Welcome to The Spinoff’s live updates for July 23. The latest on New Zealand news, politics and the Covid-19 crisis, updated throughout the day. Get in touch at email@example.com
7.10pm: The day in sum
Police confirmed a new investigation has been launched into disgraced former MP Andrew Falloon.
David Seymour labelled Winston Peters ‘nasty’ and ‘delusional’, following a week of verbal jousting between the pair.
NZ First’s Shane Jones was expelled from the house after becoming involved with a spat over Peters’ use of the word “lady” to address a fellow MP.
National unveiled its road-heavy Wairarapa transport plan.
Minimum car parking requirements will be abolished, and councils won’t be able to impose height limits under six storeys in urban centres, the government announced.
There were no new cases of Covid-19.
Mobile data charges will be waived on Covid health resources, the Ministry of Health announced
6.55pm: Low-rise height limits, minimum car parking abolished under new government rules
The government will prevent councils in major metropolitan areas from imposing height limits of less than six storeys or rejecting developments because of a lack of carparks, urban development minister Phil Twyford has announced. The new directive regarding height limits, published in today’s National Policy Statement on Urban Development, will apply to central areas of Auckland, Hamilton, Tauranga, Wellington, and Christchurch, while the carpark rules will apply to all urban areas with populations above 10,000 people. Both moves will encourage housing density in city centres, and allow apartments to be built more cheaply, given that both height limits and mandatory minimum carpark rules add significantly to a development’s overall cost.
While the policy statement comes into effect on 20 August, councils will be given until February 2022 to enact the carpark rules and until August 2022 for the storey-height changes.
The announcement will be welcome news to proponents of greater urban density, but is likely to cause upset among many residents of central suburbs like Mt Eden in Auckland, where homeowners have waged a long war against even low-rise apartment developments.
Such a reaction is anticipated by the authors of the policy statement, who write that while the planning changes may “detract from amenity values appreciated by some”, they will “improve amenity values appreciated by other people, communities, and future generations.”
5.50pm: All New Zealand AMI stores to close
Insurance company IAG is closing all 53 of its AMI stores and its remaining State store, with the loss of 65 jobs. While the majority of the stores will close on September 18, seven stores – two in Auckland, and one each in Hamilton, Mount Maunganui, Wellington, Christchurch and Dunedin – will stay open until the end of June 2021.
IAG says 350 jobs will be transferred to customer service and other departments, but 65 branch manager jobs would be eliminated entirely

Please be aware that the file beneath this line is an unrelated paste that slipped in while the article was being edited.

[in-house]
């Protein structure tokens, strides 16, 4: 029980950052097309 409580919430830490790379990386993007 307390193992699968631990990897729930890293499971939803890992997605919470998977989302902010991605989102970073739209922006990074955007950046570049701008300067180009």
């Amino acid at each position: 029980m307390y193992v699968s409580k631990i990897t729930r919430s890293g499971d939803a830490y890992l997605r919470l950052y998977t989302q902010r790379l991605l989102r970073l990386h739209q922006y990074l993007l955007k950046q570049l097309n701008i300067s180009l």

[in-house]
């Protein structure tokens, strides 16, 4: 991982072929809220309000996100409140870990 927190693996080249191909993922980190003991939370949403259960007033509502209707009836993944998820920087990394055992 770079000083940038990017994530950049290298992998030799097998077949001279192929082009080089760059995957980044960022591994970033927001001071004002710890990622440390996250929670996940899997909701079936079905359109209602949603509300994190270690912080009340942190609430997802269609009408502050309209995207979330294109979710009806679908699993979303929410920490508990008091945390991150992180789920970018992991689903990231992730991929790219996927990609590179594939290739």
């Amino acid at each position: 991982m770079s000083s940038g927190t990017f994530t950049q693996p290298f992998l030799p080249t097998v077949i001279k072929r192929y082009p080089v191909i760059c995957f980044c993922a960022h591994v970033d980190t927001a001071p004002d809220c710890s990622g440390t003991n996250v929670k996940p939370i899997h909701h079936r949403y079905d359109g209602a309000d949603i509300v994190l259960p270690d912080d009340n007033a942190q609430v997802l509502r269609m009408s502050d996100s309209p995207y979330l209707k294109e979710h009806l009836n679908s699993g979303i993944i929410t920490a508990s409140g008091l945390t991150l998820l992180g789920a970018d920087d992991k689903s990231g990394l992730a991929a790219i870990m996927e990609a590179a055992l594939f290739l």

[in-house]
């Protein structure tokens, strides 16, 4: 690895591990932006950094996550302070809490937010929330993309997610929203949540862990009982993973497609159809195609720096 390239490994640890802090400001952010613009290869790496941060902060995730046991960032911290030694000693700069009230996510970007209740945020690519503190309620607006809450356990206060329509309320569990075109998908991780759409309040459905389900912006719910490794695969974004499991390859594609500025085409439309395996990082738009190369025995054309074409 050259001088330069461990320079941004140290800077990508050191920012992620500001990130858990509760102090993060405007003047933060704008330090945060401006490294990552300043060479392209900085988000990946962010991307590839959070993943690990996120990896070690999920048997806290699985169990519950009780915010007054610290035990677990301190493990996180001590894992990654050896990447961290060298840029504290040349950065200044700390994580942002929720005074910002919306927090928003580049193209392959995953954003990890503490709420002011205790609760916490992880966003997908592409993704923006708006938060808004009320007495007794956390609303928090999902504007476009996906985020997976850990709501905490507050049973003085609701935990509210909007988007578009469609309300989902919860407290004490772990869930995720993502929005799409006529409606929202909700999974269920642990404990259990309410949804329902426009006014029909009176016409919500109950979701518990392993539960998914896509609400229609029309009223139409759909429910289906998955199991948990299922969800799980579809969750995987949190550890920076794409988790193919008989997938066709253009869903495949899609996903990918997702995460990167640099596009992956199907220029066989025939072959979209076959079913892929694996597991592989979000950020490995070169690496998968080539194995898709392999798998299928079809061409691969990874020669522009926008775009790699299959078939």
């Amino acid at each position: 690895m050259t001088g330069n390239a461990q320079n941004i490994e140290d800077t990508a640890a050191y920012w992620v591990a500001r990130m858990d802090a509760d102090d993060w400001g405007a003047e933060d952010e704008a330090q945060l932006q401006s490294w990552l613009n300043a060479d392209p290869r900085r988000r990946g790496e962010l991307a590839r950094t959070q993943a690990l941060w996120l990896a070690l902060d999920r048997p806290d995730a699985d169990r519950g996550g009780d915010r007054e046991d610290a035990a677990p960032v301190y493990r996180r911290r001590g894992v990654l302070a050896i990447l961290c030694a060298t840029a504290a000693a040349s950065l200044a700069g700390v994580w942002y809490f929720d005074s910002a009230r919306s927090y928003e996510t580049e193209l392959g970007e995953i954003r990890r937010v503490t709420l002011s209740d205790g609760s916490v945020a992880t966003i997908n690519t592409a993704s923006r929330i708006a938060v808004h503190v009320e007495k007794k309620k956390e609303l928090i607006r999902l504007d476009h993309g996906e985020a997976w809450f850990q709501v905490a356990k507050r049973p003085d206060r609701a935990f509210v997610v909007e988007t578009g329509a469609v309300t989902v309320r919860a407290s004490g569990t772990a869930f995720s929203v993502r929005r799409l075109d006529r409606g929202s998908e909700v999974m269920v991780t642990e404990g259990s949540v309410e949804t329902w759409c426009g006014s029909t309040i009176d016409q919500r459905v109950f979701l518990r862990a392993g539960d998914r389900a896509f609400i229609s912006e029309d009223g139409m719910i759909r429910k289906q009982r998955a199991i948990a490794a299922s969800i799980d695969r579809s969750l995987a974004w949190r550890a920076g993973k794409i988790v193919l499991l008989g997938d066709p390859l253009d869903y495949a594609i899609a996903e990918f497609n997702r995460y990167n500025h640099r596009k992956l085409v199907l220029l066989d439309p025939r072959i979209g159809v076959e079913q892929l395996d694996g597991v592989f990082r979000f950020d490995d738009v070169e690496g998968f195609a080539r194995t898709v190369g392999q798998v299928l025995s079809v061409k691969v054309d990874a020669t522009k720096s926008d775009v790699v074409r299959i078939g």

5.20pm: Shane Jones ordered out of the house in ‘lady’ kerfuffle
There were fireworks in the house again this afternoon, with an MP being expelled by the speaker for the second time in as many days. This time it was NZ First’s Shane Jones, and the circumstances leading up to his banishment were so hilariously weird they deserve to be quoted at length. We pick up with National MP Erica Stanford raising a question about Winston Peters’ involvement in a freebie Antarctica trip (these quotes have been edited for length and clarity).
Erica Stanford: How were they supposed to ask for a donation, then?
Winston Peters: Well you can scream out as long as you like, lady, but let me give you the facts. Murray McCully took 130 people down to the ice, including staff members [interruption]. Keep on making a fool of yourself. Keep on shouting, lady
Gerry Brownlee: Did anyone from the government, Antarctica New Zealand or the Minister of Foreign Affairs–
Speaker: Order! Sorry, before the member goes on. I think referring to a member just as “lady” is not any longer an appropriate thing to say. So it’s just a general–[interruption] Who said that? Who said it? [Shane Jones raises hand] Go and have some time outside.
Winston Peters: I raise a point of order, Mr Speaker. With respect, calling someone a lady, in my view, is not denigrating at all. It’s in fact the height of respect, and that’s why I use it. If I was to use the word “woman” I’d regard that as thoroughly a put-down. If you don’t mind, some of us want to stay with the age of chivalry.
Speaker: I understand that, and I think I might have even tried to express it myself, but I think it was clear that the comment that the member made was one that was not appreciated by the majority of members of the house. Some of us, Mr Peters, when the times move, have to move a little with them.
3.15pm: Police confirm new investigation into Andrew Falloon
Police have confirmed to The Spinoff that a new investigation’s been launched into former National MP Andrew Falloon over allegations made by at least five women. In a one line statement, police said they would not be making any further comment at this time.